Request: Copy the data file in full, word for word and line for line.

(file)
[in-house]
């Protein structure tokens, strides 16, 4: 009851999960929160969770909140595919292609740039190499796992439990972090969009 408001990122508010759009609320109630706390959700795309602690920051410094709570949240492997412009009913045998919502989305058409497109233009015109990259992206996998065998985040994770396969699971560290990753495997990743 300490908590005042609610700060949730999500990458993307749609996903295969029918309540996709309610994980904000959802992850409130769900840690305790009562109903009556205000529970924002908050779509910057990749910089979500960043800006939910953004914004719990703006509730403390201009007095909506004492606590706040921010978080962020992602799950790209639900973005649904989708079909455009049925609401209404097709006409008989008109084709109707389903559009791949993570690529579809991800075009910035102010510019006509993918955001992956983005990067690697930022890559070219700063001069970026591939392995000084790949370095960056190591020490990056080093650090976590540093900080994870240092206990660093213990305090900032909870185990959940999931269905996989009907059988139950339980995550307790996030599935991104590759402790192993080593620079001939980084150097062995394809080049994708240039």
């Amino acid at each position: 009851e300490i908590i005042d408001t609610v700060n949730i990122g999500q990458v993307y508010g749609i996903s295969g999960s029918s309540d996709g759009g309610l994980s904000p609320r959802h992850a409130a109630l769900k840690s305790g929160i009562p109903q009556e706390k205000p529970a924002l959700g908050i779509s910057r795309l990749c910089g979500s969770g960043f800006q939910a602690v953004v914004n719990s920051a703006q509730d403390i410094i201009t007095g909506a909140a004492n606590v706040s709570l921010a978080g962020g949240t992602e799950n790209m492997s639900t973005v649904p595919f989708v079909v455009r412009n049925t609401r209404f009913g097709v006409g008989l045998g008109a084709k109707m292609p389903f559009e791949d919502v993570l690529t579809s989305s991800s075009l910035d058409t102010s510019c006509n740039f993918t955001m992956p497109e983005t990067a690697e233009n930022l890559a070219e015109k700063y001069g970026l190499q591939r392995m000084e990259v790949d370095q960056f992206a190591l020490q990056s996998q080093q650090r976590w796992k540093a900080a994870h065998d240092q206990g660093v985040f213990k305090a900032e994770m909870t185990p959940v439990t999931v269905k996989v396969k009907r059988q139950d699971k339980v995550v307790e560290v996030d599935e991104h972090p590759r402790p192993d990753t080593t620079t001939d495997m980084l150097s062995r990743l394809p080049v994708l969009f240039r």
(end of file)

[in-house]
């Protein structure tokens, strides 16, 4: 009851999960929160969770909140595919292609740039190499796992439990972090969009 408001990122508010759009609320109630706390959700795309602690920051410094709570949240492997412009009913045998919502989305058409497109233009015109990259992206996998065998985040994770396969699971560290990753495997990743 300490908590005042609610700060949730999500990458993307749609996903295969029918309540996709309610994980904000959802992850409130769900840690305790009562109903009556205000529970924002908050779509910057990749910089979500960043800006939910953004914004719990703006509730403390201009007095909506004492606590706040921010978080962020992602799950790209639900973005649904989708079909455009049925609401209404097709006409008989008109084709109707389903559009791949993570690529579809991800075009910035102010510019006509993918955001992956983005990067690697930022890559070219700063001069970026591939392995000084790949370095960056190591020490990056080093650090976590540093900080994870240092206990660093213990305090900032909870185990959940999931269905996989009907059988139950339980995550307790996030599935991104590759402790192993080593620079001939980084150097062995394809080049994708240039």
């Amino acid at each position: 009851e300490i908590i005042d408001t609610v700060n949730i990122g999500q990458v993307y508010g749609i996903s295969g999960s029918s309540d996709g759009g309610l994980s904000p609320r959802h992850a409130a109630l769900k840690s305790g929160i009562p109903q009556e706390k205000p529970a924002l959700g908050i779509s910057r795309l990749c910089g979500s969770g960043f800006q939910a602690v953004v914004n719990s920051a703006q509730d403390i410094i201009t007095g909506a909140a004492n606590v706040s709570l921010a978080g962020g949240t992602e799950n790209m492997s639900t973005v649904p595919f989708v079909v455009r412009n049925t609401r209404f009913g097709v006409g008989l045998g008109a084709k109707m292609p389903f559009e791949d919502v993570l690529t579809s989305s991800s075009l910035d058409t102010s510019c006509n740039f993918t955001m992956p497109e983005t990067a690697e233009n930022l890559a070219e015109k700063y001069g970026l190499q591939r392995m000084e990259v790949d370095q960056f992206a190591l020490q990056s996998q080093q650090r976590w796992k540093a900080a994870h065998d240092q206990g660093v985040f213990k305090a900032e994770m909870t185990p959940v439990t999931v269905k996989v396969k009907r059988q139950d699971k339980v995550v307790e560290v996030d599935e991104h972090p590759r402790p192993d990753t080593t620079t001939d495997m980084l150097s062995r990743l394809p080049v994708l969009f240039r």